The malaise of the First World War. Even staunch humanists like Thomas Mann were caught up in the jingoistic fever, the pomp and ritual of nihilism. In 1914 he asked, “Is not war a purification, a liberation, an enormous hope?” And he added, “Is not peace an element in civil corruption?”
The malaise was evident everywhere- in the new cults of political violence; in the new philosophies of men like Freud, Nietzsche and Pareto, who stressed the unconscious and the irrational, and who exposed the lying pretensions of middle-class values and pretensions; and the sense of doom the permeated the avant-garde arts of the prewar years. Something strange was lying beneath the prosperity of the times: a surfeit with peace, a lust for violence, a belief in death and an ominous mystique of war that was ripe to erupt.
Typical of this spirit of rebellion was the manifesto set forth in 1910 by the Italian Futurist painters: it declared that “all forms of imitation should be held in contempt and that all forms of originality glorified; that we should rebel against the tyranny of the words ‘harmony’ and good taste’…;that a clean sweep be made of all stale and threadbare subject matter in order to express the vortex of modern life- a life of steel, pride, fever, and speed…”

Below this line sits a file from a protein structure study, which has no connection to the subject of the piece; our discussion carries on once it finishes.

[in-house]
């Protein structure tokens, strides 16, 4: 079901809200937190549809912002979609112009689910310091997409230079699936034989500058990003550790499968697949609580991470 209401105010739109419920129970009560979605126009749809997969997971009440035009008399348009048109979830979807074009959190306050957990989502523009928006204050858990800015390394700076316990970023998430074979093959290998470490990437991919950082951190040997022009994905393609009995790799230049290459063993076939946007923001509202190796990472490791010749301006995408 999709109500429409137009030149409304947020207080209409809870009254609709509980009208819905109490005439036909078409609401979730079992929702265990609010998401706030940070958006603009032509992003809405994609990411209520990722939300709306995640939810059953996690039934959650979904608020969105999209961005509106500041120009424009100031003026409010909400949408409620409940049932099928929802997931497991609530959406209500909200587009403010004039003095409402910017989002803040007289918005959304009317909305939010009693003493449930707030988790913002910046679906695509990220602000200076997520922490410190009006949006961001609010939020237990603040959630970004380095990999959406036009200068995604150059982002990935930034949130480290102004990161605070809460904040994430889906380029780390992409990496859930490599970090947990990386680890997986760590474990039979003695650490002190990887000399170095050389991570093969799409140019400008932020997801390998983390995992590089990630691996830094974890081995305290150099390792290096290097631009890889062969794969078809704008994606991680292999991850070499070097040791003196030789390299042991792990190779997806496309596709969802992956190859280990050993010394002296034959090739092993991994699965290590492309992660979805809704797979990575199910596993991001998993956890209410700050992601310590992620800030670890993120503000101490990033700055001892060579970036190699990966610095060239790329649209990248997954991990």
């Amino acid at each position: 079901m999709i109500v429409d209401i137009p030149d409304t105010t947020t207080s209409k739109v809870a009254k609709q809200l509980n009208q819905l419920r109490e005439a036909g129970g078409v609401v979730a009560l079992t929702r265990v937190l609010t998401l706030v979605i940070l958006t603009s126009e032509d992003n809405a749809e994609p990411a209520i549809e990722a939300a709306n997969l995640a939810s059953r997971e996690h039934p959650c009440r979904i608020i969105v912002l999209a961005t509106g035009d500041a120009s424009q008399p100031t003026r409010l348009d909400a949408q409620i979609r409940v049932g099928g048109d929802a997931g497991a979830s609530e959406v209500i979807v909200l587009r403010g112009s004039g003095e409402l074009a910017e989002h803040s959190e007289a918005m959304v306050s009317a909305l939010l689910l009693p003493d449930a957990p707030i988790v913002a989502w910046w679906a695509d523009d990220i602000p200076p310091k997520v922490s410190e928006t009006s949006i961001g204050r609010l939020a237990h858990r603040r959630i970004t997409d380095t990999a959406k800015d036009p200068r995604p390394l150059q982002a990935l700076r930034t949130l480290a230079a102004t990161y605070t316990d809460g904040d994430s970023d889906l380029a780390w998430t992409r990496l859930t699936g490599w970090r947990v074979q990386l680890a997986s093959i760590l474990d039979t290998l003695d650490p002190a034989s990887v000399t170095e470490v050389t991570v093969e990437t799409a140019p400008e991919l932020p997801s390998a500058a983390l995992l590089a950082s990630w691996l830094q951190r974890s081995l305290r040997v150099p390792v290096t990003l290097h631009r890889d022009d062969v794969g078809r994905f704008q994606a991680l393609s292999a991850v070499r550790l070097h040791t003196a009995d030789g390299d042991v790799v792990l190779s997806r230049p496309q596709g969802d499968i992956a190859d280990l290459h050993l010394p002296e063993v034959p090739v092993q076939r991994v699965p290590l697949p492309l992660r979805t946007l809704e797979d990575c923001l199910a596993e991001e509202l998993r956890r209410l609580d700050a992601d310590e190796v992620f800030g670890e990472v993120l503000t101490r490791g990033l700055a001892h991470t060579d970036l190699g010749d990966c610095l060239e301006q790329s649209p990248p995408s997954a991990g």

The darker strain was there, installed and insistent on staying. blood was in the eyes. A fever was over Paris as the spring of 1914 slipped into summer. Charles Peguy- Dreyfussard, Socialist, man of good will and reason, to his intellectual generation “the pure man”- had caught this other darker spirit as well. That spring he had written:
Hereaux ceaux qui sont morts dans les grandes batailles…Happy are those who have died in great battles, Lying on the ground before the face of God…
By September of that year he himself was dead.
(See link at end) John Lukacs:There was, finally, yet another difference between 1914 and 1939. The peoples of Europe swept into the First World War with frenzied enthusiasm. In September 1939 they went to war in a serious, disciplined way. The British entered the conflict with a silent determination. The Germans, who were supposed to have been whipped into fanaticism by Hitler’s propaganda, took up arms with a fatalism that was toneless rather than serene. It stood in grave contrast to their relief when Kaiser Wilhelm II had called them to war in 1914. In 1939 those Europeans who sought relief in the coming of the war were a small minoritye exception. In 1914 it was the majority that had found relief in it, almost everywhere.
In 1914 most governments, and people, expected a short European war. In 1939 no one expected a short war, perhaps with the solitary exception of Hitler. In 1914 the peoples of Europe thought of another European war; only later did popular terminology make it a “World War.” In 1939 everyone knew that this was the start of the Second World War. No one knew that it was also to be the last European war. Read More:http://www.foreignaffairs.com/articles/44901/john-lukacs/the-coming-of-the-second-world-war